First Congregational Church’s Community Labyrinth
The Labyrinth is an ancient symbol for the spiritual journey and is found in almost every culture around the world. In the middle ages (~12th century), labyrinths were built into the floors of numerous European cathedrals, some say to teach stone masonry and mathematics to university scholars, others say to provide a place of Pilgrimage for Christians unable or unwilling to risk the journey to Jerusalem in the dangerous and troubled time of the Crusades. The labyrinth at First Congregational is modeled after the medieval labyrinth laid into the floor at Chartres Cathedral (60 miles south of Paris).
Our labyrinth was built with the hope and intention of truly being a community labyrinth, and we invite members of the wider community to come walk it whenever they feel drawn. It is meant to be a place of peace and blessing; more of a place to be than a thing to do. Its single, circular path invites the walker to simply put one foot in front of the other, finding their way to the center of the labyrinth, and perhaps of their own heart.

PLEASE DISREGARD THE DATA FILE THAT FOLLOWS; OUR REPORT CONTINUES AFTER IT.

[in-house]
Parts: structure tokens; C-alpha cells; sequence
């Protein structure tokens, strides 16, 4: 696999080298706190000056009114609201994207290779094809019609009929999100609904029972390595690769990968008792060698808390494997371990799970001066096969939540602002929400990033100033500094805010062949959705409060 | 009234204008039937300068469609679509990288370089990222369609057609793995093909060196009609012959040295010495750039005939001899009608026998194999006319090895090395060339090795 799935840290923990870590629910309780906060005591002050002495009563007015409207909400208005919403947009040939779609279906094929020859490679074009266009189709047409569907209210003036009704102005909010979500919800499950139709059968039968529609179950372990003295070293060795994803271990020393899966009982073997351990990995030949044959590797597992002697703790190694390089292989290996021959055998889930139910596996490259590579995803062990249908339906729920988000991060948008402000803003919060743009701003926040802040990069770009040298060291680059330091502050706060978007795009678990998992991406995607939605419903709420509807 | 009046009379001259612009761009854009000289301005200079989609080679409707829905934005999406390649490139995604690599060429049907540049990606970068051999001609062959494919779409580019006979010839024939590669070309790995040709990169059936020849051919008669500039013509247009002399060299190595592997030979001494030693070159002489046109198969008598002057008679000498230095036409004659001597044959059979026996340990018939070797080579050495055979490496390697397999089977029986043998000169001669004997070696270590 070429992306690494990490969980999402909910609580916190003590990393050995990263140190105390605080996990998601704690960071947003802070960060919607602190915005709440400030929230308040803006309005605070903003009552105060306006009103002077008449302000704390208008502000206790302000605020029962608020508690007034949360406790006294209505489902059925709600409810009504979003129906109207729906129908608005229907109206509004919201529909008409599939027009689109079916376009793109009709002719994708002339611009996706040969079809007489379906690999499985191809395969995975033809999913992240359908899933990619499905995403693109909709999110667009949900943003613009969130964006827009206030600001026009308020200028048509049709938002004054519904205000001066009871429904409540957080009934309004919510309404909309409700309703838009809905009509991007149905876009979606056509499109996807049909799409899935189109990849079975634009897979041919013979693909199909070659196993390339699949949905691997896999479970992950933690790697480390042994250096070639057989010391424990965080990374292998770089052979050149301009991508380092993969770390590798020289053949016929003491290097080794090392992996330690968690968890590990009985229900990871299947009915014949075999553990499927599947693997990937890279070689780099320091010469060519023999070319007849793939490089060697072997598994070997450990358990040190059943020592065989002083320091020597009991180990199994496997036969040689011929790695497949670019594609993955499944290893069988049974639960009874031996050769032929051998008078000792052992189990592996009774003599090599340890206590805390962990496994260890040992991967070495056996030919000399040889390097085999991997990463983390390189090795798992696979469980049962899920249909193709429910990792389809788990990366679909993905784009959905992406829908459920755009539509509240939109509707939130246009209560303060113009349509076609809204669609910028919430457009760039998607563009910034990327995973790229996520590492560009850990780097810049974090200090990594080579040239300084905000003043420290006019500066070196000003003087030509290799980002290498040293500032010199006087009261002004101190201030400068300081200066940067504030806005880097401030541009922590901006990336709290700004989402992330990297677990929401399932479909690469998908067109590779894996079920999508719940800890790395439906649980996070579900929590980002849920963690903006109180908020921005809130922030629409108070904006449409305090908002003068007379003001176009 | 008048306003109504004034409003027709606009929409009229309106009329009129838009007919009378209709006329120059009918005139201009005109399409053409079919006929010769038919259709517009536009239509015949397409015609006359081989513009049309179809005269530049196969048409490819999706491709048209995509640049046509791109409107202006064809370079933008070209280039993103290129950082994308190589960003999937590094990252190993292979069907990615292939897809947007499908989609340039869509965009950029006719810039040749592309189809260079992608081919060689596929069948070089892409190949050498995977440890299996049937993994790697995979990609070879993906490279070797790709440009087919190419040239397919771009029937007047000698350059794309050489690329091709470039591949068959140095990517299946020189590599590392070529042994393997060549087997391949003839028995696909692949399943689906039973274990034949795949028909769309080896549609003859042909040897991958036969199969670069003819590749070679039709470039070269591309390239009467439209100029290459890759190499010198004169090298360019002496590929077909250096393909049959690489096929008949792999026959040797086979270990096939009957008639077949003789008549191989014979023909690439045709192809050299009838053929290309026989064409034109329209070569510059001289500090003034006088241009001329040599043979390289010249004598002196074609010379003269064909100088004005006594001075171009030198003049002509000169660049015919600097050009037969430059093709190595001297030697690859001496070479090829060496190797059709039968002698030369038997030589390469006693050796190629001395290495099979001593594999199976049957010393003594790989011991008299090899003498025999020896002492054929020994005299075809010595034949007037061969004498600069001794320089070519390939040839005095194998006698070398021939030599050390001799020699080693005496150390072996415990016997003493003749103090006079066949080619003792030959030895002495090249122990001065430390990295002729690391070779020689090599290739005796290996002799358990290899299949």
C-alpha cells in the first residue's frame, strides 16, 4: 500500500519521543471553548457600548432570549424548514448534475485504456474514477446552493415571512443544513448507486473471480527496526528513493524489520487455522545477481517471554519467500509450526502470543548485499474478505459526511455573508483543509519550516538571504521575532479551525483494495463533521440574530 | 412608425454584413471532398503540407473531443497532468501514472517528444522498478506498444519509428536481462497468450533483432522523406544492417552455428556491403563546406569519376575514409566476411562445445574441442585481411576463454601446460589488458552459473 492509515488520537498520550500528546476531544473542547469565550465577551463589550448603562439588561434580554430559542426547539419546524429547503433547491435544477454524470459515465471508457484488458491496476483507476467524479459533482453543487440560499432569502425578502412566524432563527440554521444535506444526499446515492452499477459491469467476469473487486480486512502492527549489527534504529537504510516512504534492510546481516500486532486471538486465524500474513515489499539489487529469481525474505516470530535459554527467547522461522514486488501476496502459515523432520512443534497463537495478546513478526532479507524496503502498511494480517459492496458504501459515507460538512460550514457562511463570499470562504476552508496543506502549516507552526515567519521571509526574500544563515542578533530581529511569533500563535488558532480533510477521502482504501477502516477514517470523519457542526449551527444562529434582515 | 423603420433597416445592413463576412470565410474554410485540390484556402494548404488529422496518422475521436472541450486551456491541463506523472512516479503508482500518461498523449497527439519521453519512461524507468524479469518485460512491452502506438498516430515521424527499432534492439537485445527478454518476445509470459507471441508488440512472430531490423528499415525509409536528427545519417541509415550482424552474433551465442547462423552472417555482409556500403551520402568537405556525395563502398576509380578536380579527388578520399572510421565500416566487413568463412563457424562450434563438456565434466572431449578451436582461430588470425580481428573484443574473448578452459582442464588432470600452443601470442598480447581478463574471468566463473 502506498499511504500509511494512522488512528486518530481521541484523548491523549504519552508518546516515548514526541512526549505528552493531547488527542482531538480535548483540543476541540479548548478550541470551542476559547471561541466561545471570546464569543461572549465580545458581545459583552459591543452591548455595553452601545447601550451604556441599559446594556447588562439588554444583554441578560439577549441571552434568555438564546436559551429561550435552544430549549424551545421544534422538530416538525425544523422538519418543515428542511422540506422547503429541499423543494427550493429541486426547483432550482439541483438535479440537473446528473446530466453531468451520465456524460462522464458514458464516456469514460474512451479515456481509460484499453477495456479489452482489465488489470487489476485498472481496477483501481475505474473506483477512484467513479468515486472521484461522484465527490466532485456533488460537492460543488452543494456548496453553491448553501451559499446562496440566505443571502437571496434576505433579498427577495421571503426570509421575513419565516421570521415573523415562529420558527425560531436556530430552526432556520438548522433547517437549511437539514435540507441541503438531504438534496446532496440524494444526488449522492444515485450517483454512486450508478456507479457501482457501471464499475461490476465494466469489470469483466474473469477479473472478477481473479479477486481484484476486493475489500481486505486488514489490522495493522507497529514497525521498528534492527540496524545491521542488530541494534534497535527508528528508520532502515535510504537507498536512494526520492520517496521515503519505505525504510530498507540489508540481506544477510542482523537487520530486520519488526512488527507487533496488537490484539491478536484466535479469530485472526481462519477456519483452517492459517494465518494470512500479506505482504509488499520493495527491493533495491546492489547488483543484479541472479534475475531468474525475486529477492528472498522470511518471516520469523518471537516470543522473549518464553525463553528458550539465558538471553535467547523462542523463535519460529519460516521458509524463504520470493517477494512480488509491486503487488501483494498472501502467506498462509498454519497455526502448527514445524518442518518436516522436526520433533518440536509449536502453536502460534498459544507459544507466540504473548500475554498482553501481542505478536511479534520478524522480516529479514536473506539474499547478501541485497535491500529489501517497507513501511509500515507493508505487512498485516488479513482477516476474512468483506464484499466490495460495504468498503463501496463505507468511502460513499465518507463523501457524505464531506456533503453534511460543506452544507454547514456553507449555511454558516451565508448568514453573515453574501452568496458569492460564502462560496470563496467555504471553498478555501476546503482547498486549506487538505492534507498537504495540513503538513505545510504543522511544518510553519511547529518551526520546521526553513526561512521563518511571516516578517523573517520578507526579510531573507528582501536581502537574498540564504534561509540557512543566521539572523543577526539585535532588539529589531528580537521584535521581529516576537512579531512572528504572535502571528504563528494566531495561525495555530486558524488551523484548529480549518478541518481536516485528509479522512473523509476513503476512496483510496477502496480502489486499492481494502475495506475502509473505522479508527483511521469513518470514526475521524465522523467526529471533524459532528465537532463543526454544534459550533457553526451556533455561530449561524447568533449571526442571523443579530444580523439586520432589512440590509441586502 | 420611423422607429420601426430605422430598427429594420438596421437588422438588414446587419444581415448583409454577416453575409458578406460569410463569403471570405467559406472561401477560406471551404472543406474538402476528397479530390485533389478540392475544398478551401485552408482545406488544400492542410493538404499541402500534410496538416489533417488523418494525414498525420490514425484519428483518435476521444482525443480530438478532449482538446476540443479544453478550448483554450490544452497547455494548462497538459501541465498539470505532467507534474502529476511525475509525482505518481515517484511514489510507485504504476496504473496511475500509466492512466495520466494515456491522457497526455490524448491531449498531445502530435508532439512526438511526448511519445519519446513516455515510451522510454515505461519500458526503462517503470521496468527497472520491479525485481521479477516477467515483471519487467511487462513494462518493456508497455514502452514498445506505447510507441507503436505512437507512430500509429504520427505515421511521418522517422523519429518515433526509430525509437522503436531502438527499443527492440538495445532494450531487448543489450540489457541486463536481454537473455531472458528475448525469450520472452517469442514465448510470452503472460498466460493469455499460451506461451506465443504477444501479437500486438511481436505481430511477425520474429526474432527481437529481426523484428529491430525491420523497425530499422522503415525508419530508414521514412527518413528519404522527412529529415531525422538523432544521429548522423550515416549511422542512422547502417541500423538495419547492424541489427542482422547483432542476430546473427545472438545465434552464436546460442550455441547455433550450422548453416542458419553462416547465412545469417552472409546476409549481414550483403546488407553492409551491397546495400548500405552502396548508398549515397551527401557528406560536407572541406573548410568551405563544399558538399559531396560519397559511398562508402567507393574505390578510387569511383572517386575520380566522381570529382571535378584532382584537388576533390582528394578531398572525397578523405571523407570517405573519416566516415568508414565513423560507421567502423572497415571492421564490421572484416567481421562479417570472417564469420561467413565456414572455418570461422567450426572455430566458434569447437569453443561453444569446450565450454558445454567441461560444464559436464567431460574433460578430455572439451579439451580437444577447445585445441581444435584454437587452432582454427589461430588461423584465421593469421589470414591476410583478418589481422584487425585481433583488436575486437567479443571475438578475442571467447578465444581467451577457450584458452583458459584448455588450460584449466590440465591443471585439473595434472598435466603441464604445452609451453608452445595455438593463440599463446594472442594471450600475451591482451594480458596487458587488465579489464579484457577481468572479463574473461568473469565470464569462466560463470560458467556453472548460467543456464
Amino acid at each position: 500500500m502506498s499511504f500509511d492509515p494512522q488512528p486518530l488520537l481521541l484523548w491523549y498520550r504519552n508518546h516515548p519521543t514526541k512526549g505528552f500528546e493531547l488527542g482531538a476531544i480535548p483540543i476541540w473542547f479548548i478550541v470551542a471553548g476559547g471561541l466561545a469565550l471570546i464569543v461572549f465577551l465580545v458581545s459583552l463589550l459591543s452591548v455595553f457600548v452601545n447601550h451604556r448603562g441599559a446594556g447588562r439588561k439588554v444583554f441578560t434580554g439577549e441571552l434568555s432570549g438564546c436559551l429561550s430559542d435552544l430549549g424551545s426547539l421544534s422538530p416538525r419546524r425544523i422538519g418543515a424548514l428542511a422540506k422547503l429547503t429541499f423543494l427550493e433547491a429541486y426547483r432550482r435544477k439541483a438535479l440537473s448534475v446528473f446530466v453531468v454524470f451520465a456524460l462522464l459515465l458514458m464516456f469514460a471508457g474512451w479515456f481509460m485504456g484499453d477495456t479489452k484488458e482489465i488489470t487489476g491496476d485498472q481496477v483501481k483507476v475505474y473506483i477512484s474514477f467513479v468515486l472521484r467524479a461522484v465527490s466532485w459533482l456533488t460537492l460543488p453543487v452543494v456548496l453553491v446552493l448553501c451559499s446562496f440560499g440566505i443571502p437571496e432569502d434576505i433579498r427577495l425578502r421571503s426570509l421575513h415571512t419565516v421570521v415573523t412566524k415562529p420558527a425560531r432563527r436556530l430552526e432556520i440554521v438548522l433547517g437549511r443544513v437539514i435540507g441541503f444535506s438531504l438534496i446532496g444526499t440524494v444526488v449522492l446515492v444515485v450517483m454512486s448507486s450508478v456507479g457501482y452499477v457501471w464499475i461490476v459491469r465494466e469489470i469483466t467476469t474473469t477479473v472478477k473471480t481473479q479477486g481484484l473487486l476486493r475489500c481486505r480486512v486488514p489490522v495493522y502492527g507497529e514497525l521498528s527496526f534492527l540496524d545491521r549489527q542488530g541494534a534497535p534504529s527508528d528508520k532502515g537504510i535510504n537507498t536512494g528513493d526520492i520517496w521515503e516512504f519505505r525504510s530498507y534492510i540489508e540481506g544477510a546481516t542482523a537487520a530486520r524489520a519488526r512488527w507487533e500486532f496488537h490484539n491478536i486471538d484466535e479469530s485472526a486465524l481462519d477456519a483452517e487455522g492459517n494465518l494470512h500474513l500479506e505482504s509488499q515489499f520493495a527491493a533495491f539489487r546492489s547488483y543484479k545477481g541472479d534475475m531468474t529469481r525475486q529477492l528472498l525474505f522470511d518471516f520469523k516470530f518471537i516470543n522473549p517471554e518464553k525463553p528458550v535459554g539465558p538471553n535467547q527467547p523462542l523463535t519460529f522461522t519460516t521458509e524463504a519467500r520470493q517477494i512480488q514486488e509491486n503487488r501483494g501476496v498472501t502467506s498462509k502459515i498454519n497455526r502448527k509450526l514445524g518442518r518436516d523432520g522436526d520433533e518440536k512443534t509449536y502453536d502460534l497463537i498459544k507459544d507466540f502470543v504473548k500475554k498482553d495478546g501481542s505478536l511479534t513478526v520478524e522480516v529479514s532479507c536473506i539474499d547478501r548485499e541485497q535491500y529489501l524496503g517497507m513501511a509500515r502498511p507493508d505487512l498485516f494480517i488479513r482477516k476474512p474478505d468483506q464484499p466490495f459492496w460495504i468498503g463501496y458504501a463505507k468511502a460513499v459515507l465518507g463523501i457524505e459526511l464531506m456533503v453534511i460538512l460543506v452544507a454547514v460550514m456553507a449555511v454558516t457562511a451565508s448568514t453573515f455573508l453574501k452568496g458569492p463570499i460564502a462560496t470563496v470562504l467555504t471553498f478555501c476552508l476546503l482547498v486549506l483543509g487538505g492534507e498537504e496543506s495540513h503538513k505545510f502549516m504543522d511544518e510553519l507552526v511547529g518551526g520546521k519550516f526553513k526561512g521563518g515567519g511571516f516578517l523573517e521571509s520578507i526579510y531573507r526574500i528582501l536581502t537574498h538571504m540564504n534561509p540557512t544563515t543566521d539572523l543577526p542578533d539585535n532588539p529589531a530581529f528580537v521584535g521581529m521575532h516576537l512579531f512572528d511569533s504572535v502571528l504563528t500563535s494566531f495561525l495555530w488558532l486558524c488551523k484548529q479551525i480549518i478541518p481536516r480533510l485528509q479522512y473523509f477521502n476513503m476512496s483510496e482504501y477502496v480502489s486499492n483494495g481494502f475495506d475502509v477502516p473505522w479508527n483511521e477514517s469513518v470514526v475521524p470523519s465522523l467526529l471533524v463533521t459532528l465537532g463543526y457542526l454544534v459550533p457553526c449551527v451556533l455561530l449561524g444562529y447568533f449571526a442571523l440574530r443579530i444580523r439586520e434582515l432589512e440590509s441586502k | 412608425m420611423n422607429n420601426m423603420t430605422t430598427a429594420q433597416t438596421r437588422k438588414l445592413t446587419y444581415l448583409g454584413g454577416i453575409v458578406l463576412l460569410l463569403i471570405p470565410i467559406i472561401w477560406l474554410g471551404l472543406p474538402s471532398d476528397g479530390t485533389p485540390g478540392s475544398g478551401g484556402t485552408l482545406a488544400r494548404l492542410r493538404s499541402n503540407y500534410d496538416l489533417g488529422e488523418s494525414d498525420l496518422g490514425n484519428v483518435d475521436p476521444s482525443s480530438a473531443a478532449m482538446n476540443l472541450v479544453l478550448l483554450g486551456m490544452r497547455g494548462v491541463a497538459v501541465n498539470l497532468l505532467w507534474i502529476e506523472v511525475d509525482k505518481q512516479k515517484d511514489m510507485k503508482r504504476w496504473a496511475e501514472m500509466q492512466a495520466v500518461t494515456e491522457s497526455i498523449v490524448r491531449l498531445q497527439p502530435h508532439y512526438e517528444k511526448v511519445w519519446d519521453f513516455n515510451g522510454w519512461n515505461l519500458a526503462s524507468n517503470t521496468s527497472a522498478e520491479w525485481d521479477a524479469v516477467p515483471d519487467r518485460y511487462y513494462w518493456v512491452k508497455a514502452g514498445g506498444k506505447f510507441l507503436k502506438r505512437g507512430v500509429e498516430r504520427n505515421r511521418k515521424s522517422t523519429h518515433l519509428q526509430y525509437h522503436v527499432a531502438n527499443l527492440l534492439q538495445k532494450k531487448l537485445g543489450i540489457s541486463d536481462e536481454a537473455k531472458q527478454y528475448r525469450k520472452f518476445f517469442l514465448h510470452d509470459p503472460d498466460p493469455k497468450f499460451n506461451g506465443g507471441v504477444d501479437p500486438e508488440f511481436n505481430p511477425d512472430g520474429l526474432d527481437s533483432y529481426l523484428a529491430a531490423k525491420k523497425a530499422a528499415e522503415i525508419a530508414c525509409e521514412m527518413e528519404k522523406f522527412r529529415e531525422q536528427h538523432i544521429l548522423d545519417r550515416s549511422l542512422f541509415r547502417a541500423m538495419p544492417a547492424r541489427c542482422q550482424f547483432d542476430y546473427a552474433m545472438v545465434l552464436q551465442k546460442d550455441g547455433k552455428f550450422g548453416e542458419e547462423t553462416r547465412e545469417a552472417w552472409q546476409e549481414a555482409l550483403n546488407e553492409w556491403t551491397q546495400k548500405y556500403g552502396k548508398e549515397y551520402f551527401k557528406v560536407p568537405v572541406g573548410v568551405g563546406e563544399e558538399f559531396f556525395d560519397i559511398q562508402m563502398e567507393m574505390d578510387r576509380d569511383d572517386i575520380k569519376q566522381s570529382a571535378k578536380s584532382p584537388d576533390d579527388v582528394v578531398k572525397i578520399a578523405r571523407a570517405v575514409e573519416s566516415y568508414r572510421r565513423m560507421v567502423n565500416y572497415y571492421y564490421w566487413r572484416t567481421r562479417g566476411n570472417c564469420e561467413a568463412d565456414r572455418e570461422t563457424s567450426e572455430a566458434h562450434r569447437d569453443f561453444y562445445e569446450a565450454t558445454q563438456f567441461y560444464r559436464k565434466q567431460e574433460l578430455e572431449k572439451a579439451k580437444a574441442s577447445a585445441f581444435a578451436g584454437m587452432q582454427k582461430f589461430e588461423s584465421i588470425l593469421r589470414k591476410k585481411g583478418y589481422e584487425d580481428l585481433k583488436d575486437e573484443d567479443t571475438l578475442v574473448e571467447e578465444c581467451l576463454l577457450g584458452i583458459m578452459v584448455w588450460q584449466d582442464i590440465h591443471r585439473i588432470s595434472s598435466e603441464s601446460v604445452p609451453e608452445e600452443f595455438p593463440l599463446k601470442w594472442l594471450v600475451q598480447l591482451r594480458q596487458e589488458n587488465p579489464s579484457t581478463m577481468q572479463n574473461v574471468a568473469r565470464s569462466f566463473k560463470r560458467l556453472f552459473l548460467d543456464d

Some interesting facts about our labyrinth:
- The ground was leveled at the end of May 2010, and concrete was poured at beginning of June
- Between June 12 and September 11, 2010, 63 people put in approximately 1,250 volunteer hours to build the labyrinth
- The labyrinth is made of twenty-six tons of granite and flagstone. The granite is from northern Mexico (the reddish stones that outline the path) and the flagstone is from Montana (the mosaic pattern that makes up the path).
- Our labyrinth is modeled after the medieval labyrinth found on the floor of the Chartres cathedral in France. The labyrinth in Chartres was built around 1200 C.E., and took anywhere from four to fifty years to build (ours took three months).